Public Safety

  • New method for lifting latent fingerprints

    A team of researchers at Nanjing University of Technology has developed a new process for especially rapid and simple detection of fingerprints; all it takes is a special nanofiber mat that is pressed onto the suspect surface and briefly treated with hot air — the fingerprints appear as red ridge patterns

  • Anti-counterfeiting solution maker expands scientific teams

    According to a 2011 report published by the International Chamber of Commerce (ICC), global counterfeiting losses are forecasted to grow to as high as $1.7 trillion by 2017; the economic impact of this on the U.S. economy alone is estimated to be $775 billion per year; there is thus a growing demand for anti-counterfeiting solutions, including SigNature® DNA from Applied DNA Sciences; the company is expanding its forensic scientific group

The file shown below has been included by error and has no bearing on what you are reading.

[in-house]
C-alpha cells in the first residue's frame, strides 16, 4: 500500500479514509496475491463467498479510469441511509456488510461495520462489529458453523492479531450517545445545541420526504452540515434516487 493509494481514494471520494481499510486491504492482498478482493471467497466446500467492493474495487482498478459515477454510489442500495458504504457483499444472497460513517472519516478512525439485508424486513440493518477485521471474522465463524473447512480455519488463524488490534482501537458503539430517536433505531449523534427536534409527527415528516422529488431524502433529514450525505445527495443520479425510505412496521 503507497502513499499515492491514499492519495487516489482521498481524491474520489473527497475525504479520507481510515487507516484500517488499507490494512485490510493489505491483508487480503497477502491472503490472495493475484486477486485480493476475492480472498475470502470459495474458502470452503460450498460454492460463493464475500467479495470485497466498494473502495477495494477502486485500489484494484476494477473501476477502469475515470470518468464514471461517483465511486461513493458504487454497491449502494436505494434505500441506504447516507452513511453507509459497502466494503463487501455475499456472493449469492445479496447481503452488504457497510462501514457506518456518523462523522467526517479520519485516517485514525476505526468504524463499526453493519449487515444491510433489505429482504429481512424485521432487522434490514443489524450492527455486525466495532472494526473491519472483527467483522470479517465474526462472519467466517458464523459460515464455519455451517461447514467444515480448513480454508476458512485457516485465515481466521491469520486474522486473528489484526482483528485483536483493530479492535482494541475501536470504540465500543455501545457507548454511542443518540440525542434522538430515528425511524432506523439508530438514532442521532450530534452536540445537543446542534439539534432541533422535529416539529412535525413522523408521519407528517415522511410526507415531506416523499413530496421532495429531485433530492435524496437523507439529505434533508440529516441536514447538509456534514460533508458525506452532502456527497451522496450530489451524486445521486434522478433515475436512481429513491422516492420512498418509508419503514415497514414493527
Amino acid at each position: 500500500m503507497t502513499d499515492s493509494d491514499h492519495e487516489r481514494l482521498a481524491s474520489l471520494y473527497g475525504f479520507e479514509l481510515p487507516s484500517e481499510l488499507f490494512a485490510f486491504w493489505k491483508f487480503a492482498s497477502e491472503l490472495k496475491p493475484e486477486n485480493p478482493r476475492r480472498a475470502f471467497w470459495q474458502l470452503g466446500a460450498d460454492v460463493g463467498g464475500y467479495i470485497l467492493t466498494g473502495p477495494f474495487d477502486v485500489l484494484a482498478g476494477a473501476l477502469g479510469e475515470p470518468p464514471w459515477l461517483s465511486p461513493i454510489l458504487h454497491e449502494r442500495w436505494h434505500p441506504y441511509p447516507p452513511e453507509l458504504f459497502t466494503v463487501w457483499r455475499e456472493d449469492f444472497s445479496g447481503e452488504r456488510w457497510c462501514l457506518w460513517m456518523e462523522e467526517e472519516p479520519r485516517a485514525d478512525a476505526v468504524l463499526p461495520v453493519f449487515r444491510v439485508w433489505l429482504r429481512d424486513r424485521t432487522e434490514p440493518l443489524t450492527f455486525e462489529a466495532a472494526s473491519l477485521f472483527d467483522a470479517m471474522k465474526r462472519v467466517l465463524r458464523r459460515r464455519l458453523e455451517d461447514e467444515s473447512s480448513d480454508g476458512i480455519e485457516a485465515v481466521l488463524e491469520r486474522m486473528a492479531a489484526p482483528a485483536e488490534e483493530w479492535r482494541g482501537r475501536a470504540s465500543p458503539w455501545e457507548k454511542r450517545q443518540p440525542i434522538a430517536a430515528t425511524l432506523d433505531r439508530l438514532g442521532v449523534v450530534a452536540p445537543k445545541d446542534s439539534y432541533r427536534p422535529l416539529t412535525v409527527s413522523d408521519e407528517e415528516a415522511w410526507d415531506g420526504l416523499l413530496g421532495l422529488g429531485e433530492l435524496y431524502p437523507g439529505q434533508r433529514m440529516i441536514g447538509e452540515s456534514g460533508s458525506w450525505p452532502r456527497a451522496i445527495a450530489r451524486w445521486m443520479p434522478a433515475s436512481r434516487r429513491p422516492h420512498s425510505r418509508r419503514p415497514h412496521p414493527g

• Local police wear vests at all times to receive Justice funds

    The Justice Department has said that it will withhold federal funding for local police departments to purchase body armor unless they make it a requirement that all uniformed officers wear the armor; last year, the Justice Department distributed $37 million to reimburse more than 4,000 local agencies across the country for the purchase of nearly 200,000 vests; the new requirement comes after a sharp increase in the fatal shootings of police officers while on duty; there was a 44 percent increase in the number of fatal police shootings last year and a recent study showed that 41 percent of police departments do not require officers to wear body armor